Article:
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Pagus

Pagus

In the later Western Roman Empire, following the reorganization of Diocletian, a pagus (compare French pays, Spanish pago, "a region, terroir") became the smallest administrative district of a province. Previously it had been an informal designation for a rural district, as flexible in regard to its imprecise borders as the cultural horizons of those folk whose lives were circumscribed by their locality: agricultural workers, peasants, slaves. Within the reduced area of Diocletian's subdivided provinces, the pagi could have several kinds of focal centers. Some were administered from a city, possibly the seat of a bishop; other pagi were administered from a rural center called a vicus that might be no more than a cluster of houses and an informal market; yet other pagi in the areas of the great agricultural estates (latifundia) were administered through the villa at the center.

Away from the administrative center, whether that was the seat of a bishop, a walled town or merely a fortified village, the inhabitants of the outlying districts, the pagi, tended to cling to the old ways and gave their name to "pagans": see Pagan.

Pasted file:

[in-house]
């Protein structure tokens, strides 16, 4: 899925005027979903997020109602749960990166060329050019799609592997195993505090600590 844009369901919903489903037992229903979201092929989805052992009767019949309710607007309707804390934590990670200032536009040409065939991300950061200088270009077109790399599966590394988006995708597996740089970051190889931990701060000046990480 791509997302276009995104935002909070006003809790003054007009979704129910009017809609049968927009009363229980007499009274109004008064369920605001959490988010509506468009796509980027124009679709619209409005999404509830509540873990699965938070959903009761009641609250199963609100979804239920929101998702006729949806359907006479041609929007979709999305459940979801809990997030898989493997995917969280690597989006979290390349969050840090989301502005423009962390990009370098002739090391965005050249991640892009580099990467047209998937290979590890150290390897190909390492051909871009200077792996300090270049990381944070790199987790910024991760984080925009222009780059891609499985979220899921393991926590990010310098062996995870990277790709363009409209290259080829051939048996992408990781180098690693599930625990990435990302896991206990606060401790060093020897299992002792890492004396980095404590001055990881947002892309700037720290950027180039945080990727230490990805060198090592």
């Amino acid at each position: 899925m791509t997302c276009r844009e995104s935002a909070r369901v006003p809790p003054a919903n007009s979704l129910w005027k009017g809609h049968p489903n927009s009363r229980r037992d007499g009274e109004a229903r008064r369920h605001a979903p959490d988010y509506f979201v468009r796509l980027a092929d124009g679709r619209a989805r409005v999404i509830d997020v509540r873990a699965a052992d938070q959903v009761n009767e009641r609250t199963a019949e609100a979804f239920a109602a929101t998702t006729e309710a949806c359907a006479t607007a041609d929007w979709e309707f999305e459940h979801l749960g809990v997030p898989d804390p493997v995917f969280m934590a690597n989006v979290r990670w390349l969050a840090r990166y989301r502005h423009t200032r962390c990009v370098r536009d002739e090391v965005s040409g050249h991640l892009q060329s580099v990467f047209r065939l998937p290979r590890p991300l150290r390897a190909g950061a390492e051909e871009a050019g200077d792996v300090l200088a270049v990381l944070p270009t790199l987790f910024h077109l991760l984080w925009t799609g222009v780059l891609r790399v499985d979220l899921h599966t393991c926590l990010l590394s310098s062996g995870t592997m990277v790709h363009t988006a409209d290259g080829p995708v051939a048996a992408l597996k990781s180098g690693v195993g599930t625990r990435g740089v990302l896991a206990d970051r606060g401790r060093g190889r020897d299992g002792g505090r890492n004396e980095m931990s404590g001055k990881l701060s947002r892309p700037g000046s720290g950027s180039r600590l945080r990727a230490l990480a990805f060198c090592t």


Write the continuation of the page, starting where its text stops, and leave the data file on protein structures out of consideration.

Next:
True to its Greek origin pagos ("that which is fixed"), the pagus survived the collapse of the Empire of the West, retained to designate the territory controlled by a Merovingian or Carolingian count (comes). Within its boundaries, the smaller subdivision of the pagus was the manor. The majority of modern French pays are roughly coextensive with the old counties (e.g., county of Comminges, county of Ponthieu, etc.) To take an instance, at the beginning of the 5th century, when the Notitia provinciarum was drawn up, the Provincia Gallia Lugdunensis Secunda formed the ecclesiastical province of Rouen, with six suffragan sees; it contained seven cities (civitates). For civil purposes, the province was divided into a number of pagi: the civitas of Rotomagus (Rouen) formed the pagus Rotomagensis (Roumois); in addition there were the pagi Caletus (Pays de Caux), Vilcassinus (the Vexin), the Tellaus (Talou); Bayeux, the pagus Bajocassinus (Bessin), and the Otlinga Saxonia; that of Lisieux the pagus Lexovinus (Lieuvin); that of Coutances the p. Corilensis and p. Constantinus (Cotentin); that of Avranches the p. Abrincatinus (Avranchin); that of Sez the p. Oximensis (Hiémois), the p. Sagensis and p. Corbonensis (Corbonnais); and that of Evreux the p. Ebroicinus (Evrecin) and p. Madriacensis (pays de Madrie) (EB "Normandy").

The pagus was the equivalent of what English-speaking historians sometimes refer to as the "Carolingian shire", which in German is the Gau. In Latin texts, a canton of the Helvetic Confederacy is rendered pagus.

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